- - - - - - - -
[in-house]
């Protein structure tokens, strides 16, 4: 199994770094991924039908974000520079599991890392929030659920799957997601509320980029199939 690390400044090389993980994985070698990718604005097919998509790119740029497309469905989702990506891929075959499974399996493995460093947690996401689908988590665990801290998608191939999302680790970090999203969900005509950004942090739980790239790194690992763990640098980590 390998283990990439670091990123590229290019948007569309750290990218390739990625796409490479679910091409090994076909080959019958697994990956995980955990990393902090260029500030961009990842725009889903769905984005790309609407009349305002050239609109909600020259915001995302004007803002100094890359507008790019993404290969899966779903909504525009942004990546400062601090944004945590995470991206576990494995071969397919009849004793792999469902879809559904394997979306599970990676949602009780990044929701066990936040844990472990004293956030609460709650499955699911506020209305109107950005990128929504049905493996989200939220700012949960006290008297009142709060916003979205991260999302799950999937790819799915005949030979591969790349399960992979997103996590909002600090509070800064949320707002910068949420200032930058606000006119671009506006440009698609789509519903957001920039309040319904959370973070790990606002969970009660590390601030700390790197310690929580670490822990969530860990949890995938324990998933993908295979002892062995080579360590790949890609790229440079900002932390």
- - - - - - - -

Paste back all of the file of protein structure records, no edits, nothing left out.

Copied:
[in-house]
């Protein structure tokens, strides 16, 4: 199994770094991924039908974000520079599991890392929030659920799957997601509320980029199939 690390400044090389993980994985070698990718604005097919998509790119740029497309469905989702990506891929075959499974399996493995460093947690996401689908988590665990801290998608191939999302680790970090999203969900005509950004942090739980790239790194690992763990640098980590 390998283990990439670091990123590229290019948007569309750290990218390739990625796409490479679910091409090994076909080959019958697994990956995980955990990393902090260029500030961009990842725009889903769905984005790309609407009349305002050239609109909600020259915001995302004007803002100094890359507008790019993404290969899966779903909504525009942004990546400062601090944004945590995470991206576990494995071969397919009849004793792999469902879809559904394997979306599970990676949602009780990044929701066990936040844990472990004293956030609460709650499955699911506020209305109107950005990128929504049905493996989200939220700012949960006290008297009142709060916003979205991260999302799950999937790819799915005949030979591969790349399960992979997103996590909002600090509070800064949320707002910068949420200032930058606000006119671009506006440009698609789509519903957001920039309040319904959370973070790990606002969970009660590390601030700390790197310690929580670490822990969530860990949890995938324990998933993908295979002892062995080579360590790949890609790229440079900002932390």